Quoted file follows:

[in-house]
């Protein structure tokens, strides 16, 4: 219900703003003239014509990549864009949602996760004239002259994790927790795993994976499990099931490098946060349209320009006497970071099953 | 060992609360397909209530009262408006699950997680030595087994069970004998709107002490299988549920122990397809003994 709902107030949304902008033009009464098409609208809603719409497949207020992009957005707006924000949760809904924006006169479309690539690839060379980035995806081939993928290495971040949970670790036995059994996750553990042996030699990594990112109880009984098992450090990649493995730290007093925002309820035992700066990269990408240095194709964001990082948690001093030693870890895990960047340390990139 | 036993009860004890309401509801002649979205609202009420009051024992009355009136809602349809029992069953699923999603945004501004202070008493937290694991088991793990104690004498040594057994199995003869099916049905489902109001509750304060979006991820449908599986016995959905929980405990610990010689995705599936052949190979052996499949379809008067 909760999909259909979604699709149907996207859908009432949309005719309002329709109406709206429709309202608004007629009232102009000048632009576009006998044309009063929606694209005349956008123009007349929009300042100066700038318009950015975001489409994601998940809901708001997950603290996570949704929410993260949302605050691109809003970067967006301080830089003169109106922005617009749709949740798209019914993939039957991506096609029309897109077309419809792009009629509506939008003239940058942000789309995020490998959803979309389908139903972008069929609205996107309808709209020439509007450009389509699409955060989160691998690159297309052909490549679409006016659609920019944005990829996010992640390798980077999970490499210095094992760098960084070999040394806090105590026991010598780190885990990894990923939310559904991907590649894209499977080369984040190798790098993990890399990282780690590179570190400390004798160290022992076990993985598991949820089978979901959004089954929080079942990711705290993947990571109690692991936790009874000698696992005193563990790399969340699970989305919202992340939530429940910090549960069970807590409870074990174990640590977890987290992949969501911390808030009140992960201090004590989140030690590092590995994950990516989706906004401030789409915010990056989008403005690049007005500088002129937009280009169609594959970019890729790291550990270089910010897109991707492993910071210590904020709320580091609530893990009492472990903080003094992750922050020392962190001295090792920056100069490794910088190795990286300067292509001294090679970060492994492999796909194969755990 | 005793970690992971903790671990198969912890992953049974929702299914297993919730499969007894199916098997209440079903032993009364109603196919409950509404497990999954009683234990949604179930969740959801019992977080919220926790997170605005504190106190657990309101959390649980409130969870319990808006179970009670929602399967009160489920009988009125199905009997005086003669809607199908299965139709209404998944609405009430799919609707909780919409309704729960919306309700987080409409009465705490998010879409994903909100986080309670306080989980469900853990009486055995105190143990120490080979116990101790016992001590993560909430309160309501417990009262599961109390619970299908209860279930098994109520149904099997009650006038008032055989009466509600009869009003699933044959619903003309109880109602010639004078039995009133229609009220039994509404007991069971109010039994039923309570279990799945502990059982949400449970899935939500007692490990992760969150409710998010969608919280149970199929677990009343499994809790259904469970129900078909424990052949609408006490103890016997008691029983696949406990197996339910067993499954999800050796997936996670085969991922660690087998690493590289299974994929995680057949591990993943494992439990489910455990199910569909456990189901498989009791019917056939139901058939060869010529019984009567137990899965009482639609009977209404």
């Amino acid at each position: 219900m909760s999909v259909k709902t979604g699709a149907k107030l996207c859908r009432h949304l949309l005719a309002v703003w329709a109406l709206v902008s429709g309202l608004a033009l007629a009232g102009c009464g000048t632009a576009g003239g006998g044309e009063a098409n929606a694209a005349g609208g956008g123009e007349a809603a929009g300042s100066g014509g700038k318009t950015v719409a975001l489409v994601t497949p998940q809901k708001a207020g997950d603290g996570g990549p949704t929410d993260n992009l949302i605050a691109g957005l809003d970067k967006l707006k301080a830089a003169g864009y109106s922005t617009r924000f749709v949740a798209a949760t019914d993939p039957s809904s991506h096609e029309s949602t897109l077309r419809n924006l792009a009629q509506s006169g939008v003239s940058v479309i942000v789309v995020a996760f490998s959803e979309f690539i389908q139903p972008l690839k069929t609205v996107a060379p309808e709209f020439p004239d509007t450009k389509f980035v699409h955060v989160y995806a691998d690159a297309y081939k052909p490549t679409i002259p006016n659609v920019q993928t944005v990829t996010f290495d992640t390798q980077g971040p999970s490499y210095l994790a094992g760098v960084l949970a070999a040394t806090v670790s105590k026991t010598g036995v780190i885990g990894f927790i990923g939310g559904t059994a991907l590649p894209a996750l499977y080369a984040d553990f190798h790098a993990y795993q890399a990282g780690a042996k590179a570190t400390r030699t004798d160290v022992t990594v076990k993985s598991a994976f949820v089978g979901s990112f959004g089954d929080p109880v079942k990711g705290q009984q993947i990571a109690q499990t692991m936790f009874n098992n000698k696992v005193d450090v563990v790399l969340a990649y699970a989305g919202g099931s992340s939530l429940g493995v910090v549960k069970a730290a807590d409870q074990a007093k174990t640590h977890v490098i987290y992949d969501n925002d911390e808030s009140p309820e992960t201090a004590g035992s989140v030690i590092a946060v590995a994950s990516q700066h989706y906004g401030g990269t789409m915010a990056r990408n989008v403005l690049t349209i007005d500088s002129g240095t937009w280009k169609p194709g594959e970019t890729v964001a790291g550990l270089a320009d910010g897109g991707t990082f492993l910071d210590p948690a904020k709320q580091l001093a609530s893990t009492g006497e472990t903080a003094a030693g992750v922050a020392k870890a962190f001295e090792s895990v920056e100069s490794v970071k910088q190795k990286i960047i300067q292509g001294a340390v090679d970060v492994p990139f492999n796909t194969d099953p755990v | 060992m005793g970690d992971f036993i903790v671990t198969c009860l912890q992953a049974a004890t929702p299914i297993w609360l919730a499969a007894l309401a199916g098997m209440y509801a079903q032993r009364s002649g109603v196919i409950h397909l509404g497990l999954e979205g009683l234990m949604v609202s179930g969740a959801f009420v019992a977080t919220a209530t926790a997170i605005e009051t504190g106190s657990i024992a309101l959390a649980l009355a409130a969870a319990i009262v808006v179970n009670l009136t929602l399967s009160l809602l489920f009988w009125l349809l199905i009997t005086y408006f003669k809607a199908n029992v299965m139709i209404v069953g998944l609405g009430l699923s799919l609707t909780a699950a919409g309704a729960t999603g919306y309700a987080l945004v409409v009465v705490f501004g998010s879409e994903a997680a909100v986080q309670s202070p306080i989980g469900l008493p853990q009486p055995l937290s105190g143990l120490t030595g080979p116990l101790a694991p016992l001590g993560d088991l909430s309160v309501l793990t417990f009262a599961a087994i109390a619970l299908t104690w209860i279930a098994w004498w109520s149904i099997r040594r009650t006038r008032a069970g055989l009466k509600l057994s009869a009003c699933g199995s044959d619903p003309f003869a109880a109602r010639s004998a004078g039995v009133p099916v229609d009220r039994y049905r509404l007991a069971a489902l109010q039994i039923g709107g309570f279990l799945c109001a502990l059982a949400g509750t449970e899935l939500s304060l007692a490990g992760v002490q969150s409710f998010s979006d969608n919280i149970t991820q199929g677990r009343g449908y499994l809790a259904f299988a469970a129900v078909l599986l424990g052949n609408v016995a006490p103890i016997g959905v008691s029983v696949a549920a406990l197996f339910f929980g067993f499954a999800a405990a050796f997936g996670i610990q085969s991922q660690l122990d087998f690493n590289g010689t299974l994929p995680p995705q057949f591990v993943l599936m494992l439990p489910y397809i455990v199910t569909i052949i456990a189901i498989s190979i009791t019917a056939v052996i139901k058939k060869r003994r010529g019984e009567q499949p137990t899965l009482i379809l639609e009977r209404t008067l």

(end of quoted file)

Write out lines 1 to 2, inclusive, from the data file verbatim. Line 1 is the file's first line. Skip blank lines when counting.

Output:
[in-house]
């Protein structure tokens, strides 16, 4: 219900703003003239014509990549864009949602996760004239002259994790927790795993994976499990099931490098946060349209320009006497970071099953 | 060992609360397909209530009262408006699950997680030595087994069970004998709107002490299988549920122990397809003994 709902107030949304902008033009009464098409609208809603719409497949207020992009957005707006924000949760809904924006006169479309690539690839060379980035995806081939993928290495971040949970670790036995059994996750553990042996030699990594990112109880009984098992450090990649493995730290007093925002309820035992700066990269990408240095194709964001990082948690001093030693870890895990960047340390990139 | 036993009860004890309401509801002649979205609202009420009051024992009355009136809602349809029992069953699923999603945004501004202070008493937290694991088991793990104690004498040594057994199995003869099916049905489902109001509750304060979006991820449908599986016995959905929980405990610990010689995705599936052949190979052996499949379809008067 909760999909259909979604699709149907996207859908009432949309005719309002329709109406709206429709309202608004007629009232102009000048632009576009006998044309009063929606694209005349956008123009007349929009300042100066700038318009950015975001489409994601998940809901708001997950603290996570949704929410993260949302605050691109809003970067967006301080830089003169109106922005617009749709949740798209019914993939039957991506096609029309897109077309419809792009009629509506939008003239940058942000789309995020490998959803979309389908139903972008069929609205996107309808709209020439509007450009389509699409955060989160691998690159297309052909490549679409006016659609920019944005990829996010992640390798980077999970490499210095094992760098960084070999040394806090105590026991010598780190885990990894990923939310559904991907590649894209499977080369984040190798790098993990890399990282780690590179570190400390004798160290022992076990993985598991949820089978979901959004089954929080079942990711705290993947990571109690692991936790009874000698696992005193563990790399969340699970989305919202992340939530429940910090549960069970807590409870074990174990640590977890987290992949969501911390808030009140992960201090004590989140030690590092590995994950990516989706906004401030789409915010990056989008403005690049007005500088002129937009280009169609594959970019890729790291550990270089910010897109991707492993910071210590904020709320580091609530893990009492472990903080003094992750922050020392962190001295090792920056100069490794910088190795990286300067292509001294090679970060492994492999796909194969755990 | 005793970690992971903790671990198969912890992953049974929702299914297993919730499969007894199916098997209440079903032993009364109603196919409950509404497990999954009683234990949604179930969740959801019992977080919220926790997170605005504190106190657990309101959390649980409130969870319990808006179970009670929602399967009160489920009988009125199905009997005086003669809607199908299965139709209404998944609405009430799919609707909780919409309704729960919306309700987080409409009465705490998010879409994903909100986080309670306080989980469900853990009486055995105190143990120490080979116990101790016992001590993560909430309160309501417990009262599961109390619970299908209860279930098994109520149904099997009650006038008032055989009466509600009869009003699933044959619903003309109880109602010639004078039995009133229609009220039994509404007991069971109010039994039923309570279990799945502990059982949400449970899935939500007692490990992760969150409710998010969608919280149970199929677990009343499994809790259904469970129900078909424990052949609408006490103890016997008691029983696949406990197996339910067993499954999800050796997936996670085969991922660690087998690493590289299974994929995680057949591990993943494992439990489910455990199910569909456990189901498989009791019917056939139901058939060869010529019984009567137990899965009482639609009977209404």